Tips for Returning Work and Distributing Classroom Materials

After checking student independent practice (see previous post, “Tips for Checking Student Work“), you’re ready to return graded papers, assignments, and/or distribute additional learning materials. But how do you do so in the most efficient and least cumbersome way?

Returning Work
There are several ways that work can be returned to students without making it a time of turmoil in the classroom. One way is to use student mailboxes. Corrected work, notes to parents, and other kinds of communications are sorted into the student mailboxes much the same as the post office does to post boxes. Student helpers can distribute the papers. Organizing the mailboxes in a way that makes it simple to find a particular student is the key to success here.

If you prefer, student work can be returned during sharing time. If the class meets on a rug for sharing, the students returning work can then easily put the work out on the desks. This reduces a lot of the confusion that might otherwise occur during the time when work is returned. After sharing, students simply go to their desks to put their returned papers into their notebooks or backpacks to take home.

An added bonus for having students pass out corrected work is that students have a reason to learn how to read each other’s names. At the beginning of a new class, it becomes an honor to be the first to be able to read all the names in the class. The students who need help merely show the paper to someone who reads it for them.

Stor-it file folders help keep loose materials secure.

Distributing Materials
One thing that helps the class run more smoothly is to have a plan for passing out papers, books, or other materials that are needed to complete assignments. Without a plan in mind, passing out learning materials can take up precious learning and teaching time. A lesson can really be sidetracked as the students become restless while waiting to get started between instruction and guided practice. Save yourself the hassel and have a plan or set-up prepared.

Here are several ways to get materials to students quickly, efficiently, and with the least amount of disruption:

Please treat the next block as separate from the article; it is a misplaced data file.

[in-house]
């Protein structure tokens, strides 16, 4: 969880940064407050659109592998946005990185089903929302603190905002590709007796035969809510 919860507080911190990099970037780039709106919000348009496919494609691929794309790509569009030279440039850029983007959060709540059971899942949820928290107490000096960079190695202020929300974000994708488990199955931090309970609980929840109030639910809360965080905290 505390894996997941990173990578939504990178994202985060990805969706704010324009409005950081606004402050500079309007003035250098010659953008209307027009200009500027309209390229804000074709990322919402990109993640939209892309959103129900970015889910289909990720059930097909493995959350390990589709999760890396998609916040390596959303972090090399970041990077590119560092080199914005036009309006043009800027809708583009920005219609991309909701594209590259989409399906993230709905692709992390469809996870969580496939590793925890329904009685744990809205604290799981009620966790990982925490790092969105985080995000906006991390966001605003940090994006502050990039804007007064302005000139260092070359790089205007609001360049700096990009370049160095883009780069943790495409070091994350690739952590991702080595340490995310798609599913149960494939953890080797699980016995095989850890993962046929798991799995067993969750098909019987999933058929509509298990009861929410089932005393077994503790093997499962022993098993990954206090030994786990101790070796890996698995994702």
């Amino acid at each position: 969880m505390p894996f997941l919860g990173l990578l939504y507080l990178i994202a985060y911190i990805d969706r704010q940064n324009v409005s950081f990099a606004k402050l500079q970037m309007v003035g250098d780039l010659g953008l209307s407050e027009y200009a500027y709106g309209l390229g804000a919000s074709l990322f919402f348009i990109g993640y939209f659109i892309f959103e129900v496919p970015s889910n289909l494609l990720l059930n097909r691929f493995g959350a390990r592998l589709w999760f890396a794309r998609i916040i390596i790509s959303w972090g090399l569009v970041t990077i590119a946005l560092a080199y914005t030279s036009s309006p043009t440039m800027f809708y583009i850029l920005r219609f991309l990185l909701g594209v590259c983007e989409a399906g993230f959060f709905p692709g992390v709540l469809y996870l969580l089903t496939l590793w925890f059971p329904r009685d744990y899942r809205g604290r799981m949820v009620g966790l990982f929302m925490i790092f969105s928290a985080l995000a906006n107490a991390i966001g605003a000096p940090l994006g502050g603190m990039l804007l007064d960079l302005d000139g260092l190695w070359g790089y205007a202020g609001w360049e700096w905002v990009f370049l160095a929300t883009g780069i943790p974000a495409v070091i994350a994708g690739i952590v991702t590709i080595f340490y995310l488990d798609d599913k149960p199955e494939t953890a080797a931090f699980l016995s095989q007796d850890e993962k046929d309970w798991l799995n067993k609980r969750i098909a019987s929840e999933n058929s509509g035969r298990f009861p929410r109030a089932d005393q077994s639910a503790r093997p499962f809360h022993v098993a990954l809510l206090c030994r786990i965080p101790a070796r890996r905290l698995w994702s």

• If students sit in teams, rows, or table groups, one student can be the paper or supply monitor and be responsible for getting the materials and then distributing them to the others at his or her assigned area.
  • Teachers can have materials ready in folders for each row, table etc. The folders can be distributed before the lesson or as they are needed. (Parent volunteers or a classroom aide can prepare the folders.)
  • Paint pails with handles (supply tubs) are especially useful when there are materials or supplies that students need in addition to paper. Before the lesson, the teacher or student helper can put the necessary equipment inside a pail for students in a row, table, or team. Then, the teacher can locate the supply tub for easy access when needed. This method is especially helpful when using manipulative materials. For example, supply tubs will work well for a science lesson in which hand lenses, rocks, and recording sheets are needed. When it is time to use the manipulatives, it will only take seconds to distribute them.

Got a method you use to distribute materials that wasn’t mentioned? Share it in our comment roll!

2 thoughts on “Tips for Returning Work and Distributing Classroom Materials”

  1. Dorit Sasson

    there are so many useful practical tips that I have used as a new and seasoned teacher – this is just wonderful to be reminded by all the good stuff.

    For passing worksheets, I simply have the mantra “take one, pass it back” to the head of each row. The students get used to this system and some even repeat it.

    As for returning papers, it depends on what work I’m returning. My students need the reassurance that others won’t look at their stuff so I use the more traditional method of “calling out their names and hand out” system, which works well for me. If it works for me, I stick to it.

    Thanks for the tips. I would love to add your resource in my next mini resource section “Tips on the Go” Is it okay if I do?


    Dorit Sasson
    “Helping You Become a Successful and Confident Classroom Teacher”
    The New Teacher Resource Center

  2. TC Bear Post Author

    Great tips, Dorit.

    Yes, feel free to add us as a resource for your “Tips on the Go” section. Sounds like a great idea; we’ll keep posted on it. 😀

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